Friday, March 24, 2000

Montgomery names 3 to council

They fill seats left by resignations

The Cincinnati Enquirer

        MONTGOMERY — Three new City Council members were named Thursday to fill seats vacated in February by resignations.

        City Manager Cheryl Hilvert said Thursday the new members are Edward Daniel, who has served seven years on the city's planning commission and is the associate director of a communications consulting group; and attorneys Michael Hawkins and Lynda Roesch, both with the law firm of Dinsmore and Shohl.

        Ms. Roesch has been a member of the Montgomery Arts Commission and the Public Art Committee. Mr. Hawkins, a former law director in Fairfax and Blue Ash, is a board member of the Greater Cincinnati Area Chapter of the American Red Cross.

        The three will be sworn in April 5 to fill the unexpired terms of former council members Ernest E. “Gene” McCracken, Janeanne Archiable and Gary Gross, all of whom resigned Feb. 2, citing reasons that included philosophical differences with the rest of the seven-member panel. The terms expire Nov. 25, 2001.

        “We are very pleased with the interest expressed by our citizens in these positions, and I'm looking forward to working with our three new council members,” Mrs. Hilvert said.

7 were interviewed
        The appointments followed interviews conducted by the remaining council members last weekend with seven candidates for the seats. An eighth candidate withdrew from consideration. Council members earn $1,200 a year.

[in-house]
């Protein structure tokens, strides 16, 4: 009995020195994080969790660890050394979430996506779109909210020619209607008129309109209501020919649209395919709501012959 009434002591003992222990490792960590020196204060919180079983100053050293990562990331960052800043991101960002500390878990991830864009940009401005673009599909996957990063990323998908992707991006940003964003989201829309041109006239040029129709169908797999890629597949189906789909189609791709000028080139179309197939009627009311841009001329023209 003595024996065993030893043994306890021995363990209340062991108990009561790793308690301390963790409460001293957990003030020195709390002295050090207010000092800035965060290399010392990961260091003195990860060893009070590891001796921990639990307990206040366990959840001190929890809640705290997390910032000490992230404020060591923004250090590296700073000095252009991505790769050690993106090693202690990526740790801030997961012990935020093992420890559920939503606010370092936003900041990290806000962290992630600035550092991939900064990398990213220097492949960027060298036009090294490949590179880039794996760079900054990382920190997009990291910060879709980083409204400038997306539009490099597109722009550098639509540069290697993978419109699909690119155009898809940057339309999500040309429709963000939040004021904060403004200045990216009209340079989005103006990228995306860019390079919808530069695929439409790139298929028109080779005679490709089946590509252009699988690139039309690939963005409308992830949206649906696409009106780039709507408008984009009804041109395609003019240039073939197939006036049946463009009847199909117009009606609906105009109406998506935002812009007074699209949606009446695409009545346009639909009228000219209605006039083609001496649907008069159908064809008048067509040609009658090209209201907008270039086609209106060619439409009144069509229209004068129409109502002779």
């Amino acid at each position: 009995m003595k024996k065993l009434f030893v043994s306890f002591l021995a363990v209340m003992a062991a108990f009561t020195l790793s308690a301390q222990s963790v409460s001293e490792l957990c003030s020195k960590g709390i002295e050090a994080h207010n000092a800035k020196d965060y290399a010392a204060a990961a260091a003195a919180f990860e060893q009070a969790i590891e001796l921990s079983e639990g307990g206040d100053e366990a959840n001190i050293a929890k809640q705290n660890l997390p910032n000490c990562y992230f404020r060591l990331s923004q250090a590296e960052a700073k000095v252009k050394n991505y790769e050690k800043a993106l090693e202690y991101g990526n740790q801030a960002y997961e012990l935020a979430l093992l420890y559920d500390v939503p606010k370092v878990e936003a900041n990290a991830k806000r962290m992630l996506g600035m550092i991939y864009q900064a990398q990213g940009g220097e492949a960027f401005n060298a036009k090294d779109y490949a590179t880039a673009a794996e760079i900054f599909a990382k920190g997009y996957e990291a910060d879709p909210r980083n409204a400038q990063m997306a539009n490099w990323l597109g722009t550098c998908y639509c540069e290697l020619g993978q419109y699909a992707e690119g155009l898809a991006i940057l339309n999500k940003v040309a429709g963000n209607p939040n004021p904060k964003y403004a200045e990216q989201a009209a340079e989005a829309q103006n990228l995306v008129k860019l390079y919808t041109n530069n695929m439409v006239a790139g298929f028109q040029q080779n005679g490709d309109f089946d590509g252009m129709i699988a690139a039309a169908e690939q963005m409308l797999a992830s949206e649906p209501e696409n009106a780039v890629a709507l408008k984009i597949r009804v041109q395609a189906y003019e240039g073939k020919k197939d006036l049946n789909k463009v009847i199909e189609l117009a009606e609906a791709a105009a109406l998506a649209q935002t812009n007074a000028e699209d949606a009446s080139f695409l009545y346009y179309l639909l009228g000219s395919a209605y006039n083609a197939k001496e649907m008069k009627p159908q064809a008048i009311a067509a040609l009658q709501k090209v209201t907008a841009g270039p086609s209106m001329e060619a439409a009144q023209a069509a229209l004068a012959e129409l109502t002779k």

Mr. Daniel said: “Council, foremost, has a responsibility to the citizens and the community; and, while that is the primary responsibility, others are to maintain and enhance the services that really attract the citizenry and businesses to the city of Montgomery.” Mr. Daniel, 49, and his wife, Barbara, have two children, Mark, 15, and Leah, 13.

        Mr. Daniel said he intends to continue working closely with city officials and leaders on reworking the city's zoning code — a review that has been going on for about two years.

        Mr. Daniel is associate director of Corporate Consulting Group, an arm of CAP Ventures, based in suburban Boston. He has been active in community projects, including revitalization of the Storybook Neighborhood Association and the successful campaign to fund Pioneer Park through a property tax issue.

        Mr. Hawkins, 52, said: “I've always been community service oriented. I know and have followed Montgomery politics and have been a resident for five years. ... I believe I can offer a contribu tion.”

        Mr. Hawkins said he sees a need for a “coming together of council members for the development and implementation of a positive strategic plan for the community that is practical in its nature” and ... “reflects the views and ideas of the citizens.”

        Mr. Hawkins, 52, and his wife, Diane, have three daughters, Allison, 27, of Chicago; Ashley, 21; and Meagan, 18. He specializes in employment litigation, employment law counseling, collective bargaining, in-house training, and mediation and arbitration.

"Distinctive heritage'
        Ms. Roesch, a 10-year Montgomery resident, said: “The city has a unique and distinctive heritage and has a lot to offer in terms of physical characteristics and community — especially the spirit. The response to the tornado was a great example.”

        She said an already excellent park system could be improved even more, and added attention given to the Montgomery Road Heritage District to make it an even more attractive gateway to the community. The challenge, she said, will to accomplish improvements without additional impact on the tax base.

        Ms. Roesch focuses her law practice on trademark and unfair-competition law, and copyright and intellectual property law. She has worked with Congress to draft and pass laws relating to trademarks and the Internet.


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